X Games winter athletes sponsored by Monster include three-time gold medal-winning skier David Wise, Olympic freestyle skier Gus Kenworthy and Olympic gold medalist snowboarder Iouri Podladtchikov.
In December 2016, it was announced that Monster Energy would replace outgoing Sprint Corporation as the title sponsor of NASCAR's premier series. NASCAR's chief marketing officer cited Monster's "youthful and edgy" brand as a driving force behind the deal, as NASCAR seeks to build its younger audience and bolster the sport's long term health. Monster is endorsed by driver Kurt Busch and currently sponsors his No. 41 Stewart-Haas Racing car; prior to joining SHR, Monster had sponsored the likes of Robby Gordon Ricky Carmichael, and the No. 54 Xfinity Series car of Joe Gibbs Racing/Kyle Busch Motorsports.
The company was endorsed by Australian touring car driver Jamie Whincup from late 2009 to 2012. The deal was cancelled abruptly for the 2013 season, when his team Triple Eight signed rival company Red Bull as title sponsor. Monster is now associated with Prodrive Racing Australia as the primary sponsor of Cameron Waters Ford Falcon FG X. His teammate, current V8 Supercar Champion, Mark Winterbottom receives minor support as do the Holden Racing Team (since 2015).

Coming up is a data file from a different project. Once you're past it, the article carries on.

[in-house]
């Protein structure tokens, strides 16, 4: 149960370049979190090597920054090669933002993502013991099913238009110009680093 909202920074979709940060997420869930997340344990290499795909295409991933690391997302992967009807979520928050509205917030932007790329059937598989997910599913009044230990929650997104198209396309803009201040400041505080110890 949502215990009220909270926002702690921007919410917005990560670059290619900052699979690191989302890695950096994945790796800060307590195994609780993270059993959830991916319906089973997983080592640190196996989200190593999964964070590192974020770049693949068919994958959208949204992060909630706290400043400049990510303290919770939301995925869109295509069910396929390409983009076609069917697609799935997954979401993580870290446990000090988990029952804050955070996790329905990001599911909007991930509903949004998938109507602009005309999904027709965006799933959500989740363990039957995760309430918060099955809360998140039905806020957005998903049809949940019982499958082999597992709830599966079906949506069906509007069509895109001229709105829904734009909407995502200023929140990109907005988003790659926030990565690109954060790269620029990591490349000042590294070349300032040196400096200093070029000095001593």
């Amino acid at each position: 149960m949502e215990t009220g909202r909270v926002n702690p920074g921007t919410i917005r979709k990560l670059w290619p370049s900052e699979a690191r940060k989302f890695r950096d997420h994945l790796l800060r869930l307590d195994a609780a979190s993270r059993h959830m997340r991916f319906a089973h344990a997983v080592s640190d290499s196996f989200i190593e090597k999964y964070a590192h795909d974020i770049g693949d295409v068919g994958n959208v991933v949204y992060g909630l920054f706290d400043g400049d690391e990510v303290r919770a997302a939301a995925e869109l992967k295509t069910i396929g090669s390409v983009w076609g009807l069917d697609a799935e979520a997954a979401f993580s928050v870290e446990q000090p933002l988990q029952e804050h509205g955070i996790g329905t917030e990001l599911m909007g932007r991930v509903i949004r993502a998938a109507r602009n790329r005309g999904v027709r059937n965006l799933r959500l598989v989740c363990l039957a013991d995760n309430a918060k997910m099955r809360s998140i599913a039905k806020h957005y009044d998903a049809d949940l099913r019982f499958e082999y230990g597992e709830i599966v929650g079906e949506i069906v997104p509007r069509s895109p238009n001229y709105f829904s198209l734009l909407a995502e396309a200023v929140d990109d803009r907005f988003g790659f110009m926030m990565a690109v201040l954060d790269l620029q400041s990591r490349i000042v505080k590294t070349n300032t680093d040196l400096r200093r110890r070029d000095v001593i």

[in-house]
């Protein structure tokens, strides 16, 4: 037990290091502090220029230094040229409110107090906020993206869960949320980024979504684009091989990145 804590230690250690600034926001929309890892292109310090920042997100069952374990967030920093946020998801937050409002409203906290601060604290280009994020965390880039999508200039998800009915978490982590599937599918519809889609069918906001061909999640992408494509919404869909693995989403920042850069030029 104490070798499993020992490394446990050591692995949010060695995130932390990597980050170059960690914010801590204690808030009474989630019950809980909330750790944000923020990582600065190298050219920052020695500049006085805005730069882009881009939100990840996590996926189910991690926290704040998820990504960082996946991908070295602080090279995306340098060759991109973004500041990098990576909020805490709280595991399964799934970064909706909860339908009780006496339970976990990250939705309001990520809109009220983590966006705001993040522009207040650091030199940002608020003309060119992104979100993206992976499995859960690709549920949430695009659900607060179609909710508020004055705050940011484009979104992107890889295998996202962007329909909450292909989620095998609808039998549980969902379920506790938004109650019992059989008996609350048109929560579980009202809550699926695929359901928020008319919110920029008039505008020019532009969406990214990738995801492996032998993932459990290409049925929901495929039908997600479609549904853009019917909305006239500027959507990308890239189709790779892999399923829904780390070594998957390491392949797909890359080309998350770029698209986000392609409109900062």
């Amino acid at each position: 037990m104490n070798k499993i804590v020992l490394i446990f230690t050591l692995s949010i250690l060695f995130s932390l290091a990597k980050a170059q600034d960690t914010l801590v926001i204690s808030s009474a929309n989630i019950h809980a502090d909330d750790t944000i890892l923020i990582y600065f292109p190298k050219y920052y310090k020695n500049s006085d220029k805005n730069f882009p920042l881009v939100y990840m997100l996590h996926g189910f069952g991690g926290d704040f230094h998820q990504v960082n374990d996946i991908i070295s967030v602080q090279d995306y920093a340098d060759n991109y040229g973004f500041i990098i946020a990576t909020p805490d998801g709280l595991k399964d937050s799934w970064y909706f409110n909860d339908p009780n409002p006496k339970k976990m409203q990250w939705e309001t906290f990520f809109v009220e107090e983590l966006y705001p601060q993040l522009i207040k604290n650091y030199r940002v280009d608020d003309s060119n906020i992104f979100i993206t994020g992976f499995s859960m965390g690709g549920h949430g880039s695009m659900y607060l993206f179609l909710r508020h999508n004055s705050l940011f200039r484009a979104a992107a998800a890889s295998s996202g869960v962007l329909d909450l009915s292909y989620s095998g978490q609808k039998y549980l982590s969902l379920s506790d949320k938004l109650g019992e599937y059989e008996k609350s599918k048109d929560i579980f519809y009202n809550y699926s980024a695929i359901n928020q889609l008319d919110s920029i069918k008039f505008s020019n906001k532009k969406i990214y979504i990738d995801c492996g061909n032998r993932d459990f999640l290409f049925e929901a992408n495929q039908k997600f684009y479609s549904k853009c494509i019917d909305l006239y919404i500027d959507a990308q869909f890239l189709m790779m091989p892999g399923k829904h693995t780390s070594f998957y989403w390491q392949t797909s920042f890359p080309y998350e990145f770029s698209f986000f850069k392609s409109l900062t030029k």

Monster has also sponsored several rally drivers and motocross riders, such as Ken Block, Liam Doran, Nani Roma, Jeremy McGrath, Chad Reed, Ryan Villopoto, Ricky Carmichael, Nate Adams and Taka Higashino. Monster Energy also sponsors multiple motocross race teams named "Monster Energy/Pro Circuit/Kawasaki", and the Monster Energy Factory Yamaha motocross team, based in Hampshire, England. As of 2016, Monster has aided the return of factory Yamaha to United States as the title sponsor of the team, officially named Monster Energy/360fly/Chaparral/Yamaha Factory Racing.
In June 2015, Monster Energy agreed to a sponsorship deal with Zayat Stables to sponsor the race horse American Pharoah for an undisclosed sum, rumored to be the largest single-horse advertising sponsorship to date. The deal allows the product's logo to be used on the horse's horse sheets, on jockey Victor Espinoza's shirt and boots, as well as caps and other gear worn by people around the horse. "The energy and excitement that American Pharoah has generated around the world syncs perfectly with the brand."